Listen to me on KTRS/St. Louis every Friday, 3-6pm CT

Thursday, December 08, 2016

My News Withdrawal

It's been a month since Election Day, and I have been in news withdrawal. It's not that I eschew all incoming information, but for the last four weeks I have made every effort to avoid any article or social media post or television story about our president-elect.

I don't care to hear any post-mortems on the election, why he won, why she lost, or a litany of predictions about what he's going to do. I don't want to read essays about the forgotten voter. I certainly don't want to hear prognostications from any pundit who got the election outcome blatantly wrong but, rather than being held accountable, continues to have a speaking role in the blather-sphere.

I'm not willing to expend any brain power reading about who's on his transition team or who he's chosen for the cabinet. It's not that I don't care about the negative impact he will likely have on the Supreme Court, Obamacare, climate change, and other issues. I simply burned out on all of it.

I haven't watched any of the late-night-show monologues, although I had already cut way back on them because none of the hosts are creating television that compels me to record them in the first place. I gave up on "The Daily Show" many months ago, so I've missed Trevor Noah's take on the election entirely. While Samantha Bee's "Full Frontal" remains one of our favorite shows, my wife and I sadly skipped through it this week because we felt like we were being hit in the head by a ball-peen hammer.

I have unfollowed several reporters as well as some friends who continue to post items on this subject on their Twitter and Facebook feeds. In fact, I spend a lot less time checking those outlets -- because they're too full of that from which I'm abstaining.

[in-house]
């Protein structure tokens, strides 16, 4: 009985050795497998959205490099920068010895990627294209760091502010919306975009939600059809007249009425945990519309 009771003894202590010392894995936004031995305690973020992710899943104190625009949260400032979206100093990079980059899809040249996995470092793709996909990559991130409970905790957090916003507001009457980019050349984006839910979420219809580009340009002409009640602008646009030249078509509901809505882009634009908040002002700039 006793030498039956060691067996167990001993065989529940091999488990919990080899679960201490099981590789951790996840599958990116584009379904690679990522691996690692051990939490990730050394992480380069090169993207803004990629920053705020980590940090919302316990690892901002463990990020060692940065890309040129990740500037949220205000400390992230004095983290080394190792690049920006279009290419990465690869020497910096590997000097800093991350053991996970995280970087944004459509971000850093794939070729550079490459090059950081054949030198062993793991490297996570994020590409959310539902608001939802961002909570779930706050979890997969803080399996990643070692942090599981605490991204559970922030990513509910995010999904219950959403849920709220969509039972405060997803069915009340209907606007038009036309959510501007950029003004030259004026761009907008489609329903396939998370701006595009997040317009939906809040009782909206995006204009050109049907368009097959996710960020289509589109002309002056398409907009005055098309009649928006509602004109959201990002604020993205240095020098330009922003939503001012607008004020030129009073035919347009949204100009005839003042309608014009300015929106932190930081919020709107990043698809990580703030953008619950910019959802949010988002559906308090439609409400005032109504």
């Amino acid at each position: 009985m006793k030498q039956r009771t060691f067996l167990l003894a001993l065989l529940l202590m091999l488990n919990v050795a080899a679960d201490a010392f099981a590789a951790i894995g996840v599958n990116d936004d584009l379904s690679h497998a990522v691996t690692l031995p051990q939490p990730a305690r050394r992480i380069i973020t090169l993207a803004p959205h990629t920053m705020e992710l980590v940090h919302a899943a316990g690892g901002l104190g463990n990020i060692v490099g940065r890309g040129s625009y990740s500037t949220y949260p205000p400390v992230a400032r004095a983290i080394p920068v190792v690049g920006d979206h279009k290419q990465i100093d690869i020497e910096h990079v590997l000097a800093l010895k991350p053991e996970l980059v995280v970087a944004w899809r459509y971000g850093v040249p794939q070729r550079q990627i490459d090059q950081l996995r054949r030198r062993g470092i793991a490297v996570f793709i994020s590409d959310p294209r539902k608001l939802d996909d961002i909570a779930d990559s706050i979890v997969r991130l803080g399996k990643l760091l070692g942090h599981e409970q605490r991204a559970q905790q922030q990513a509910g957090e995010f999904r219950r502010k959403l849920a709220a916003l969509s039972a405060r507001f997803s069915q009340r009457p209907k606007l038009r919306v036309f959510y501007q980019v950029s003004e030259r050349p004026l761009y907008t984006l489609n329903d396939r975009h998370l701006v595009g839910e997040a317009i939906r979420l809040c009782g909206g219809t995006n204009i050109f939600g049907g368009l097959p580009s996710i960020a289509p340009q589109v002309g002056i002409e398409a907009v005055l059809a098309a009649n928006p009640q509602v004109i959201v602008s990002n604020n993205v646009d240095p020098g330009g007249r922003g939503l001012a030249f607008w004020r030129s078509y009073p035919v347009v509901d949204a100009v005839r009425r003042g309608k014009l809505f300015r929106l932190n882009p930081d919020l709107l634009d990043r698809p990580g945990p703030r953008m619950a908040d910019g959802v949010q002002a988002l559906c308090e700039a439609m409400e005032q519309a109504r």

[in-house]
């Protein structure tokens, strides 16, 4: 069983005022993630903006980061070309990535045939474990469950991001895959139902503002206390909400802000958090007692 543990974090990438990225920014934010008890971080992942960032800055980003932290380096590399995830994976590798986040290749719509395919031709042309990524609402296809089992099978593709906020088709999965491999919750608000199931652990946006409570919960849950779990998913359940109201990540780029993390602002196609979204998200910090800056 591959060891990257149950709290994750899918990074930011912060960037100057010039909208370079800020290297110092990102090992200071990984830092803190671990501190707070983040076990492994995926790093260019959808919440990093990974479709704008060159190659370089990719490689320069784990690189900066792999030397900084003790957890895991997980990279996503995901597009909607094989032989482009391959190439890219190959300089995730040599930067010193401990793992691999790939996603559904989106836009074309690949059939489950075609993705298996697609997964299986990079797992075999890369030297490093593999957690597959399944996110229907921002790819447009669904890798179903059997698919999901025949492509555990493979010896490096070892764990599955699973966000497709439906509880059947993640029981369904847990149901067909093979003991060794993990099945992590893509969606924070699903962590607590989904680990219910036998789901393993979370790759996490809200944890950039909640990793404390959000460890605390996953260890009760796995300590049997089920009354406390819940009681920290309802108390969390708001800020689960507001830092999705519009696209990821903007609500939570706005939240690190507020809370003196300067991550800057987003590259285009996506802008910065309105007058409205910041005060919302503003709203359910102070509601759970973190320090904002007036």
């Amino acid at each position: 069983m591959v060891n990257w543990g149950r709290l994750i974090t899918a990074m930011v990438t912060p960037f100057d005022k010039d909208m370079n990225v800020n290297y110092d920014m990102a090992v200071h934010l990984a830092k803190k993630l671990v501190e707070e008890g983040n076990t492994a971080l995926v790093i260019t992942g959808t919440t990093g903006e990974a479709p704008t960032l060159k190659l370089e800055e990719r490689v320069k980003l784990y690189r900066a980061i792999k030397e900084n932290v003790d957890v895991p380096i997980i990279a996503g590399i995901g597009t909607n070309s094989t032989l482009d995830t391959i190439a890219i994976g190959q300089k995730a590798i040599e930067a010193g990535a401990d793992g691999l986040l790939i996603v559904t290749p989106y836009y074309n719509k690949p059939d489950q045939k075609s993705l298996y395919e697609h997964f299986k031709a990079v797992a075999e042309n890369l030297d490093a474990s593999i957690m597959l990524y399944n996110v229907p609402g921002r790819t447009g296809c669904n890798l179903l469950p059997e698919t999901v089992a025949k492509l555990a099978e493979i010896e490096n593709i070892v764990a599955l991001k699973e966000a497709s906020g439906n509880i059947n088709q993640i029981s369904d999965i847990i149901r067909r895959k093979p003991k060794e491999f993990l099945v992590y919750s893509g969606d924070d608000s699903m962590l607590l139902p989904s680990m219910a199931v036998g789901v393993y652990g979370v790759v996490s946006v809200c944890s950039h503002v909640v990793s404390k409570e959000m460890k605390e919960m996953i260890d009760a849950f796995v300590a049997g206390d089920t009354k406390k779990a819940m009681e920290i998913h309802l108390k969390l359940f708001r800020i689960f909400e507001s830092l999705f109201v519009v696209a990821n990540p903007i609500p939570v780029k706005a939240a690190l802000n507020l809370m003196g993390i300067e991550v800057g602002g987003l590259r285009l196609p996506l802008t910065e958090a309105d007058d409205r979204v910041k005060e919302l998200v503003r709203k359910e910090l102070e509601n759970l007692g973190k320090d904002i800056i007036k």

It's not that I'm denying reality. Rather, I feel as if I binged and overdosed harshly on the far-too-long campaign season, and quitting cold turkey was the only answer. Or maybe the better analogy is to a crash diet -- except instead of keeping unhealthy crap out of my mouth, I've barred it from my eyes and ears.

Most of all, I'm glad I don't have a daily talk radio show in which I probably couldn't ignore all of this. I'm happy to do my politics-free three hours a week of nonsense on Friday afternoons and walk out of the building feeling happy -- instead of the sense of dread I witness on the faces of too many of you.

Wednesday, December 07, 2016

Adam Renewed Everything

Glad to hear that TruTV has renewed "Adam Ruins Everything" for another 16 episodes in 2017. It's one of the best shows on television, particularly at a time when we (sadly) need more proof that facts matter. If you missed my conversation with host Adam Conover a few weeks ago, check it out here.

Sports Stadium Redux


Here we go again. Another plan to use taxpayer money to pay for a sports stadium in St. Louis.

Despite numerous studies over the years that show that investing public funds in these projects does not return a windfall profit to the city or create enough permanent jobs to justify them, authorities on both the local and state level are so desperate to attract a Major League Soccer team that they're willing to give away the store.

Mike Faulk of the Post-Dispatch says the team's ownership group wants Missouri to provide $40 million in tax credits. What will it get in return? An estimated $44.8 million in tax revenue -- but that's over the next 33 years! A return of 12% would look good on an annual basis, but as a total, doesn't even keep up with inflation over three decades. And then there's the land giveaway (the acreage next to Union Station that's now publicly owned) and the $80 million contribution from the city of St. Louis, which will have to be approved by a public referendum. Hopefully, voters will give that the thumbs-down.

I'm not saying any of this because I don't want a Major League Soccer team in my town. Frankly, I couldn't care less either way, since I'm never going to attend a game. It's fine that someone wants to start a new enterprise downtown. However, I'm being consistent in my opposition to using taxpayer dollars to underwrite projects that will put more cash into a business owner's pockets than into the municipal coffers. I said the same things about the new Busch Stadium and Ballpark Village and the doomed efforts to build a new stadium for the Rams.